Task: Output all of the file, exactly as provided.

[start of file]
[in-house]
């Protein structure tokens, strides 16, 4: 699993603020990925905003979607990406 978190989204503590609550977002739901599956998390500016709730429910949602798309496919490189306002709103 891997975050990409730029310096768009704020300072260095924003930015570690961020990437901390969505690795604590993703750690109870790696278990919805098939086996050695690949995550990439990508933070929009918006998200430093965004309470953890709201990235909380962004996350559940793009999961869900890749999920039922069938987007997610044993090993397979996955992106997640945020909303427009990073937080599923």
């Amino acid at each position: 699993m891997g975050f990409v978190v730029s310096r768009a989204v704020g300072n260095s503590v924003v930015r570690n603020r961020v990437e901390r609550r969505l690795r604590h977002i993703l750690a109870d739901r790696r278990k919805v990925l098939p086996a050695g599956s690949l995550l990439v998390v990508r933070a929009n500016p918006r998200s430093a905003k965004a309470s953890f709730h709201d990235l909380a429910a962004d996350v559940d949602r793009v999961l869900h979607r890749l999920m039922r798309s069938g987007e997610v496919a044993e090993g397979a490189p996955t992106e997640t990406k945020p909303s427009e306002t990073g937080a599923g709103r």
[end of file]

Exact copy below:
[in-house]
């Protein structure tokens, strides 16, 4: 699993603020990925905003979607990406 978190989204503590609550977002739901599956998390500016709730429910949602798309496919490189306002709103 891997975050990409730029310096768009704020300072260095924003930015570690961020990437901390969505690795604590993703750690109870790696278990919805098939086996050695690949995550990439990508933070929009918006998200430093965004309470953890709201990235909380962004996350559940793009999961869900890749999920039922069938987007997610044993090993397979996955992106997640945020909303427009990073937080599923």
């Amino acid at each position: 699993m891997g975050f990409v978190v730029s310096r768009a989204v704020g300072n260095s503590v924003v930015r570690n603020r961020v990437e901390r609550r969505l690795r604590h977002i993703l750690a109870d739901r790696r278990k919805v990925l098939p086996a050695g599956s690949l995550l990439v998390v990508r933070a929009n500016p918006r998200s430093a905003k965004a309470s953890f709730h709201d990235l909380a429910a962004d996350v559940d949602r793009v999961l869900h979607r890749l999920m039922r798309s069938g987007e997610v496919a044993e090993g397979a490189p996955t992106e997640t990406k945020p909303s427009e306002t990073g937080a599923g709103r």